1. This code works great for drawing simple background images, but I cannot get this to work inside the “XNA Game State Management” sample, where each screen is capable of drawing additional textures besides background images. When I use the Resolution code inside the “Gameplay” screen to draw a simple rectangle texture in the center of the screen(with position coordinates set at center of screen and origin set halfway through texture), it’s never centered at any resolution.

    1. Hi Jackie. It’s hard to diagnose the issue without seeing how you’ve implemented it. You say it’s not centered, so where is it? Is it way off? Is it close? Can you provide a screenshot?

      1. OK, all of my new year’s events are out of the way, so I’m back. My textures were created in Gimp using 1280×720 resolution. When I implement the resolution code where SetVirtualResolution(1280,720) and SetResolution(1280,720, false), everything works fine so far.
        Inside game constructor Screenshot
        Inside gameplayscreen Screenshot
        Screenshot result Screenshot ).

        When I change SetResolution() to SetResolution(800,600,false), the white rectangle resizes to fit an 800×600 screen, but it’s not centered in the middle of screen anymore. It’s as if instead of drawing the rectangle from the center, it draws the rectangle from the bottom right.
        Result Screenshot ).

        The only thing changed were the parameters in SetResolution().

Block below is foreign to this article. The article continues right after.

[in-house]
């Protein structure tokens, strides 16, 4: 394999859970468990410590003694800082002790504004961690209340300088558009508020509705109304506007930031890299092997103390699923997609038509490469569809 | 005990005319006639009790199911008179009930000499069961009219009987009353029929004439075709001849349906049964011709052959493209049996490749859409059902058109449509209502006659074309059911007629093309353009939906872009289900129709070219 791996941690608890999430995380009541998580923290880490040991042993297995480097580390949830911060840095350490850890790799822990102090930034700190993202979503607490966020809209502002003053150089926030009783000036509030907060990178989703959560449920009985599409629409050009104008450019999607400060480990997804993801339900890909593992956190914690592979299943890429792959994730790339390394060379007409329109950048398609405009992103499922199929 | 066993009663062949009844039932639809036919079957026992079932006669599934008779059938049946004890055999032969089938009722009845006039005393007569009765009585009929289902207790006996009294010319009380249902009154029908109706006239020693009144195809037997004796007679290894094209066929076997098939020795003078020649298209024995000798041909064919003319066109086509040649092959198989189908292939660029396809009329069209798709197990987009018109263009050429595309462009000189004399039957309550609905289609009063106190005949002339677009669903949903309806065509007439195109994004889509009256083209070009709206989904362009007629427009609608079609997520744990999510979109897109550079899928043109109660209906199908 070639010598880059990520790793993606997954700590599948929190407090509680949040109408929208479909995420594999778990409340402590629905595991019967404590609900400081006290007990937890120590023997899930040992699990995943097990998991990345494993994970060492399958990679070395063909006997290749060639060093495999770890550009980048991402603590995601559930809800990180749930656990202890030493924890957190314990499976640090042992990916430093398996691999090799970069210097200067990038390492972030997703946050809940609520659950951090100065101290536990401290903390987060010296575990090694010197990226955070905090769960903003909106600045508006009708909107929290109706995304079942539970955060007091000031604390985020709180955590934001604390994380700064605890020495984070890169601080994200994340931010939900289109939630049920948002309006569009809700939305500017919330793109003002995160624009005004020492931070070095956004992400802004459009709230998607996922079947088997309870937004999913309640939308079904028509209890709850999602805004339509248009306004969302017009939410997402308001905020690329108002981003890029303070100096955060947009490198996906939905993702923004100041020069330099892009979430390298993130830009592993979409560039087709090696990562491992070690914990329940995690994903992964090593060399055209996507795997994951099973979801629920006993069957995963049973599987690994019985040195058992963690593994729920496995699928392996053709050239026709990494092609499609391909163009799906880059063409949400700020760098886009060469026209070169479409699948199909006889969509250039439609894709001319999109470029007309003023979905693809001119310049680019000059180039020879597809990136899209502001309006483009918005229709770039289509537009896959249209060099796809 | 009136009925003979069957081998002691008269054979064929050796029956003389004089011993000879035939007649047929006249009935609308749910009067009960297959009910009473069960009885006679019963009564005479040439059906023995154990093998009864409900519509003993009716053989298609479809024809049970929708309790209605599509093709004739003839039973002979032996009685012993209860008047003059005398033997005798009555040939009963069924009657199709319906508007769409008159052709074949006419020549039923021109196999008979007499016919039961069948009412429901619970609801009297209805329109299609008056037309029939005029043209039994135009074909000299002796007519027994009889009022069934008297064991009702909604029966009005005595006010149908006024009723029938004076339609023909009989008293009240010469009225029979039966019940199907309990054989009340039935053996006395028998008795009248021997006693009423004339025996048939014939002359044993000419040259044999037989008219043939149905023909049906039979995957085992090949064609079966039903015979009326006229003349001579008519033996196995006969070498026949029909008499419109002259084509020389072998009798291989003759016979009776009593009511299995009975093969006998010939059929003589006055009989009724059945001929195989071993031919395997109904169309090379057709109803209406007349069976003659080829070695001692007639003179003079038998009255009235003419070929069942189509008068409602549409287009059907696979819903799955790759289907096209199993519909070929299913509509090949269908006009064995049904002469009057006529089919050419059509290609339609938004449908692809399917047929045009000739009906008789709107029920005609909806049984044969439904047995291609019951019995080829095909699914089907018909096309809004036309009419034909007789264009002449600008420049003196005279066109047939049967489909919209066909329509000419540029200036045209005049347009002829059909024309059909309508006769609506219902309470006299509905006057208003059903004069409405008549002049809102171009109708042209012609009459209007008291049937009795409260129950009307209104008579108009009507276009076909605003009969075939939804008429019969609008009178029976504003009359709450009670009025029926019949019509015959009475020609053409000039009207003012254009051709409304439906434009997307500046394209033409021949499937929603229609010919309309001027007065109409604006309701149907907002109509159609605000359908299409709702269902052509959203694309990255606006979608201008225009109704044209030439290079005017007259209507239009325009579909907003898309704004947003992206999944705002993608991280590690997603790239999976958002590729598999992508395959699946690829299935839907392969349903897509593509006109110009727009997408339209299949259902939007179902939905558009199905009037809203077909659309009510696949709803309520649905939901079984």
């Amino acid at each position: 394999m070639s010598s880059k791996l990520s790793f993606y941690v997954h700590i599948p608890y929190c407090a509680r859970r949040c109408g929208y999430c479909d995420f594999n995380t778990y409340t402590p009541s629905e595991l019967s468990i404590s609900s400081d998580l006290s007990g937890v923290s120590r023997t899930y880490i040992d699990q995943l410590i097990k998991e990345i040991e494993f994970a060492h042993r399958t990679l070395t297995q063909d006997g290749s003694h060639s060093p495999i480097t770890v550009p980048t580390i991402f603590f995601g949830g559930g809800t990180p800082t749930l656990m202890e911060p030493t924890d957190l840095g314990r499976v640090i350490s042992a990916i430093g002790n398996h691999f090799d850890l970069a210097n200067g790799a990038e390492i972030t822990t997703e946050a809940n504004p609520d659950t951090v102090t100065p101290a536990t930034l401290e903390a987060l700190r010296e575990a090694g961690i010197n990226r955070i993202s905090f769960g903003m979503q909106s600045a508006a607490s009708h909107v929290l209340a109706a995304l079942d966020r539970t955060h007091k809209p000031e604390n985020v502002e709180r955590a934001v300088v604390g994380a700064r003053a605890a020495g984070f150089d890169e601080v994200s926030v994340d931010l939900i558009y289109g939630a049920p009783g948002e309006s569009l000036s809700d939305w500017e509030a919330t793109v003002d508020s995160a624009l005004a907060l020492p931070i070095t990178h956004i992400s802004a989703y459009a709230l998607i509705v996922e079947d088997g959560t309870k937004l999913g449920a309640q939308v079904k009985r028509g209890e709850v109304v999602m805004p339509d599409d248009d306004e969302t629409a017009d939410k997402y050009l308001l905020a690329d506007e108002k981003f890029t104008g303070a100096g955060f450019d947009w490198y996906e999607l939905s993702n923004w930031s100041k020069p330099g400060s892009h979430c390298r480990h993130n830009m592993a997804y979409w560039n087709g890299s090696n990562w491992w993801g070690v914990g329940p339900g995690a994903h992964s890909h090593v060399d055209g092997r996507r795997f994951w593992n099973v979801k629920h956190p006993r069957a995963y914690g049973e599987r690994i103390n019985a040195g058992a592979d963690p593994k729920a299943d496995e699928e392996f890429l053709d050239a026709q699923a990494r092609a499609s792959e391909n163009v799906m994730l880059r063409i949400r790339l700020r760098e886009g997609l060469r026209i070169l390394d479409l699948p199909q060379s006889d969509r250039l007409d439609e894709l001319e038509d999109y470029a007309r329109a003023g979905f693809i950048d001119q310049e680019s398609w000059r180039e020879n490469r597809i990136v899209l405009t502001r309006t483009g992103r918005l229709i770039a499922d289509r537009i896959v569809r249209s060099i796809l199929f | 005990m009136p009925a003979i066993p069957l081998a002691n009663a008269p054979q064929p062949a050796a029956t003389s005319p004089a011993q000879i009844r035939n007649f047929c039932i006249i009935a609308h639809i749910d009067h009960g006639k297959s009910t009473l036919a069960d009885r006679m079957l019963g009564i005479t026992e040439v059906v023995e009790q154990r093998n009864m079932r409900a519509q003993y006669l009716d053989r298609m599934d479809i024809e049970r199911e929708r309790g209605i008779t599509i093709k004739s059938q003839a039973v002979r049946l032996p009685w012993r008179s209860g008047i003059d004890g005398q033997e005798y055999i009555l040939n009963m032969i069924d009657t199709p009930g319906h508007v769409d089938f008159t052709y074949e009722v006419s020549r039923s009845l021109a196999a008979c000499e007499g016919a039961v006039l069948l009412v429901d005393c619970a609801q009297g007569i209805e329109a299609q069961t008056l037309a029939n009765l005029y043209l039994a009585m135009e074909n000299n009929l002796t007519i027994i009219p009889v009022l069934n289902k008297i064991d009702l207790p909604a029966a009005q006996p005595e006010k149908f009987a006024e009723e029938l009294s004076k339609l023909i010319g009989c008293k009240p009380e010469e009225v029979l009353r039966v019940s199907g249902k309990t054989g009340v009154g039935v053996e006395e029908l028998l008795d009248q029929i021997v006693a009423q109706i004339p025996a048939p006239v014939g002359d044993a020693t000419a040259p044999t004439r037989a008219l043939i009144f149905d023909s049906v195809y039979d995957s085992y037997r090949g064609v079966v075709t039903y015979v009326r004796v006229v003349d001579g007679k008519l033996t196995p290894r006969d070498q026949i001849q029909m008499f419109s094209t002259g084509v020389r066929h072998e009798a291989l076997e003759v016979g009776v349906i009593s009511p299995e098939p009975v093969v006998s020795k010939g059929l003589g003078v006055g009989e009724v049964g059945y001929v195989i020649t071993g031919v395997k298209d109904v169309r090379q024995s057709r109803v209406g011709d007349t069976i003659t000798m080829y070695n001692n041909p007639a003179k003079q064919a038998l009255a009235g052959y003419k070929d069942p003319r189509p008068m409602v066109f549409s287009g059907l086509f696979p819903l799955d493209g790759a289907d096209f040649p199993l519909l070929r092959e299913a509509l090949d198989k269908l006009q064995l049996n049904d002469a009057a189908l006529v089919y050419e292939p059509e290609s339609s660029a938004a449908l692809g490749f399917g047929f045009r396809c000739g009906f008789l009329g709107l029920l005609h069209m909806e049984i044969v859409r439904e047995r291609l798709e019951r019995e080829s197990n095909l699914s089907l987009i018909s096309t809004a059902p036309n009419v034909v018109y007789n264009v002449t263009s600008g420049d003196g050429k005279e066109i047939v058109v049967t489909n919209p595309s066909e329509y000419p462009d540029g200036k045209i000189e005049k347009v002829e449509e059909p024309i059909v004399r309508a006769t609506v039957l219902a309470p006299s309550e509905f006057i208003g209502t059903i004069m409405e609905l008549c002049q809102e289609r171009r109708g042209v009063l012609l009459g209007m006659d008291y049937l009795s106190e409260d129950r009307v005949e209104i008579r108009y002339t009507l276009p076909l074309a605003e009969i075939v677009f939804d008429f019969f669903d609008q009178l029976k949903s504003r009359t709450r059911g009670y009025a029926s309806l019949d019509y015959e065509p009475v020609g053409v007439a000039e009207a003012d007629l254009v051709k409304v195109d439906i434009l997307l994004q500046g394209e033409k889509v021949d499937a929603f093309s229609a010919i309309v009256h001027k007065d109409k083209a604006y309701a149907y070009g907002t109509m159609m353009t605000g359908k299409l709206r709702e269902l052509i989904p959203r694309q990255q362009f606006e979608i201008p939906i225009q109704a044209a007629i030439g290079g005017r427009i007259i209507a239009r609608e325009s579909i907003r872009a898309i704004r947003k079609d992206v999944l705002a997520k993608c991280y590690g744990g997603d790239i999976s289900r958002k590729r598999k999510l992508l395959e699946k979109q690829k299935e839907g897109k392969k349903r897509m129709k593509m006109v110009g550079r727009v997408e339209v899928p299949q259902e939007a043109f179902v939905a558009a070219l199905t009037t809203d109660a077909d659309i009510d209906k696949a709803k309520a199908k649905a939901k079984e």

2. Hi Jackie. How are you establishing the ’tile’ object’s position? What’s the ’tile.Draw’ method look like? From the code you’ve provided, I can’t really see anything wrong with it.

        1. Gameplayscreen.cs contains a tile object. Inside gameplayscreen’s constructor tile gets instantiated, taking in a Vector2 at the center of the screen Vector2(ScreenWidth/2, ScreenHeigth/2)) and I set tile’s position to that. Tile’s origin is Vector2(texture.Width/2, texture.Height/2).

          It doesn’t seem to make a difference whether I place the Resolution draw code inside gameplayscreen.cs’s draw() or tile.cs’s Draw(). All i can think of now is reassigning tile’s position and origin right before draw or mulitplying position by some number to recenter it.

          Screenshot

      3. How is ScreenWidth and ScreenHeight determined? They should be based on the virtual resolution and not the actual rendered resolution. For example, I have a title screen image that is centered by using the following properties:

        Resolution.VirtualViewport.Height
        Resolution.VirtualViewport.Width

        VirtualViewport is defined as: new Viewport(0, 0, _VWidth, _VHeight);

        _VWidth and _VHeight are private members of the Resolution class that get adjusted when you call SetVirtualResolution.

        You should always position your elements based on the VirtualViewport (which never changes). The user can adjust the rendered resolution (as you’ve done by changing to 800×600), but as long as you render based on the constant virtual resolution, your positioning should be correct. Please confirm if you are using ScreenWidth and ScreenHeight based on the virtual viewport.

        1. That was it! After I set the rendered resolution, i set variables screen_width and screen_height to equal the rendered resolution, not the virtual resolution. So, did you just create some public properties in Resolution.cs to return the virtual resolutions?

          1. I’m really glad that handled it. Yes, my Resolution class exposes the VirtualWidth and VirtualHeight as public properties. Feel free to contact me for more help.